A mother’s diet leaves a lasting impact on the health of her descendants. Mice that are starved during pregnancy give birth to pups that later develop diabetes, and whose offspring are also at risk of the disease. Now a new study provides fresh evidence for the controversial idea that chemical or ‘epigenetic’ alterations to the genome — which influence gene activity, but not the DNA sequence — can transmit the effects of environmental exposures across multiple generations1.
Claims of transgenerational inheritance are mired in controversy, and some scientists, pointing to methodological flaws and the lack of a biological mechanism, are unconvinced by previous studies demonstrating that foods2, fungicides3 and even fear4 can affect future generations through epigenetic modifications.
“I decided it was time I actually did some experiments on this myself, rather than criticize people,” says Anne Ferguson-Smith, a geneticist at the University of Cambridge, UK, who co-led the latest study, which appears today in Science1.
Her team looked to a strain of mice that could survive being fed 50% fewer calories than normal during late pregnancy. These mice gave birth to underweight pups, which later showed signs of diabetes, such as glucose intolerance. What’s more, the males of that generation went on to have offspring that also developed symptoms of diabetes, even though they ate normally.
The model is analogous to a segment of the Dutch population who faced famine during the winter of 1944–45, at the end of the Second World War. Children conceived during this ‘hunger winter’ were born underweight and experienced health problems, including diabetes and obesity. Some studies have suggested that their children, too, face a higher risk of metabolic disease5.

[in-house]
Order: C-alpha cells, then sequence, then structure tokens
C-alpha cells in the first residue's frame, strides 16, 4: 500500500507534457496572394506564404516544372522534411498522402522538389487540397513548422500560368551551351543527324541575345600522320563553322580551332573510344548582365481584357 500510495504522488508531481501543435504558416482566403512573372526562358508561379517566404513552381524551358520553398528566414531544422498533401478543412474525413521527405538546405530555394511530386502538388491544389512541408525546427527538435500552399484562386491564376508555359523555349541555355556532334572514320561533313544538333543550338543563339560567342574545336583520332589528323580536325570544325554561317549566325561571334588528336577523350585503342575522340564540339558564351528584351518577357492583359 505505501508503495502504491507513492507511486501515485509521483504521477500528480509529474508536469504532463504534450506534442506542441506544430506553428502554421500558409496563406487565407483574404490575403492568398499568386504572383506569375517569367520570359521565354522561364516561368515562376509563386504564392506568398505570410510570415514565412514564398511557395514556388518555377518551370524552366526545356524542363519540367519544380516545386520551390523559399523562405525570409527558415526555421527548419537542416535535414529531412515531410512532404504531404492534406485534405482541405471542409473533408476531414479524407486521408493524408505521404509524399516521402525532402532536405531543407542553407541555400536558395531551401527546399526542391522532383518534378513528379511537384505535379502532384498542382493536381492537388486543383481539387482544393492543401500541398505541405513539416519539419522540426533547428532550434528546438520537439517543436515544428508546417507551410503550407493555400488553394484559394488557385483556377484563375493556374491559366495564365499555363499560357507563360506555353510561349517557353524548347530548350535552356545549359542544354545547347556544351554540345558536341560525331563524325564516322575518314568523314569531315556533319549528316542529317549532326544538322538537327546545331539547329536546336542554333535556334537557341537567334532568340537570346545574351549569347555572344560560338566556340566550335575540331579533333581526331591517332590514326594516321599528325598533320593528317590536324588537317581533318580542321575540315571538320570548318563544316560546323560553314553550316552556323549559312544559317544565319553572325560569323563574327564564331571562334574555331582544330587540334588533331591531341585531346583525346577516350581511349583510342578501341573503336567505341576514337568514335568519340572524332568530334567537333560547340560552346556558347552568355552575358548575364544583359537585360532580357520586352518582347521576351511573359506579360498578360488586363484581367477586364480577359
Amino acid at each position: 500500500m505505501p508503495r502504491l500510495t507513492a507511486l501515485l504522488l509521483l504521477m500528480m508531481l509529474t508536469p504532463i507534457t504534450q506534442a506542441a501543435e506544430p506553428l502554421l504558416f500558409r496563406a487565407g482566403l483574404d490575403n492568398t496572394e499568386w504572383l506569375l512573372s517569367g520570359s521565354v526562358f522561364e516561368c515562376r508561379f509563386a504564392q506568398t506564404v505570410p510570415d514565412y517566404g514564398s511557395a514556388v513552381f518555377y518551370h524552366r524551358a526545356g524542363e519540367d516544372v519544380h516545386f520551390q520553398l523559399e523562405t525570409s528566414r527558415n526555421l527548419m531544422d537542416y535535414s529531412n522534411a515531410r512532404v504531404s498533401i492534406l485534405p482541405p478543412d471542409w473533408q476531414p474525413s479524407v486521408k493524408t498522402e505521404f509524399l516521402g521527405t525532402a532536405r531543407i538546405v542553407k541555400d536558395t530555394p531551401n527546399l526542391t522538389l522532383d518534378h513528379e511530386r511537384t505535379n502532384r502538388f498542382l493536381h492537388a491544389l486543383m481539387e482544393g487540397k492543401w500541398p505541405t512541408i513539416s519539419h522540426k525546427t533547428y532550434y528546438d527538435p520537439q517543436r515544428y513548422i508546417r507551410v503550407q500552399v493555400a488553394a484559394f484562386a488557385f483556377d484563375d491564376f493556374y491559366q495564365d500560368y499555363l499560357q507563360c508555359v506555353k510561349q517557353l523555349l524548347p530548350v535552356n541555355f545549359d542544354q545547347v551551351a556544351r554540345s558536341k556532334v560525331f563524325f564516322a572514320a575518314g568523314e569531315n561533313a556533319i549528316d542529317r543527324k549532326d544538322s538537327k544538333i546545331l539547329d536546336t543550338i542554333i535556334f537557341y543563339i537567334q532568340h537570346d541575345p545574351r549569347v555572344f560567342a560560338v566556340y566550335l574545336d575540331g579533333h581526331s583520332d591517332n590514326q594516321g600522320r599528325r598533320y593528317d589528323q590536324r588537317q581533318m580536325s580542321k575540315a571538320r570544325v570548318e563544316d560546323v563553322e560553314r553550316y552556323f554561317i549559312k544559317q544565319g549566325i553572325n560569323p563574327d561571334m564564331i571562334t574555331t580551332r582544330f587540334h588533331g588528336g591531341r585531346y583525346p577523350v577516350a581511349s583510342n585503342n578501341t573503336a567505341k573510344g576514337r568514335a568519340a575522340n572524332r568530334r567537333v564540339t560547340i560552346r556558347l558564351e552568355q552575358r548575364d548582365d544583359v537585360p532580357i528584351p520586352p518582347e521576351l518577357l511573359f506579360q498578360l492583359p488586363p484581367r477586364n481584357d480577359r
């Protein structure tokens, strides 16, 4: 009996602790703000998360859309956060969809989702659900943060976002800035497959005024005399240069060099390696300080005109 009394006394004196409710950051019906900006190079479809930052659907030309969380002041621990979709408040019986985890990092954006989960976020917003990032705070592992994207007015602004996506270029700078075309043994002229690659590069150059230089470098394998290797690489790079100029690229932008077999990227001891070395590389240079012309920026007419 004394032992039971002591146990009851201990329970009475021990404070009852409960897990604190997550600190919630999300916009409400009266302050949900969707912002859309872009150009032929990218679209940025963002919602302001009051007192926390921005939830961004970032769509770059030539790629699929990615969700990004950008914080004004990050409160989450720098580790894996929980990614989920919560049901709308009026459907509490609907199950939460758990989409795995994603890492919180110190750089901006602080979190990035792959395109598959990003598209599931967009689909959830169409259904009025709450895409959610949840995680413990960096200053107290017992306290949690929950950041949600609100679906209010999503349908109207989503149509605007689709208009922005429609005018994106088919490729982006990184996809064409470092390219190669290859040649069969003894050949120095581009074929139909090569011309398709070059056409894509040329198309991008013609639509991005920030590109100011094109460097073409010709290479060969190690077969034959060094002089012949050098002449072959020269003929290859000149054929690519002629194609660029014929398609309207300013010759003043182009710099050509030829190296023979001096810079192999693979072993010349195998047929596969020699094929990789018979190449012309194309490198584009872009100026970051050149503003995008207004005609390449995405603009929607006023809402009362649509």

Some researchers have proposed that the health problems of descendants of the hunger winter were caused by epigenetic modifications, in particular DNA methylation, in which a methyl group is added to DNA. This modification typically quells the activity of nearby genes. Yet most methyl groups are removed with formation of an embryo, and only a small number of genes are known to escape this process.
Ferguson-Smith and her team compared sperm from those born to starved mothers, to that from control mice, whose mothers were well nourished. The researchers were looking for regions of the sperm genome that were methylated differently between the groups. The primordial germ cells that make sperm develop during the window in which the mothers were starved. The researchers found 111 regions of the genome that contained fewer methyl groups in the mice born to starved mothers than in the controls, and 55 regions in which the DNA was adorned with more methyl marks.
They next analysed the expression of genes neighbouring 17 of those regions that showed altered methylation. Many of the genes were expressed differently between 'grandchildren' of the starved mothers and control mice, including genes known to be involved in glucose tolerance and metabolism, even though the changes in methylation were not present in this generation. The researchers say that altered methylation patterns in sperm continue to influence the activity of genes later in development by an unknown mechanism.
However, Tim Bestor, an epigeneticist at Columbia University in New York, is unconvinced. He points out that the strain of mice used is not inbred, which means that the pups are not genetically identical and so selection may play a role (though the researchers believe their methodology addressed this). The pups that survive maternal starvation may require less nutrition but have a higher risk of metabolic disease, he suggests. “The researchers attribute everything to epigenetic causes when, in fact, a genetic cause seems far more likely.”
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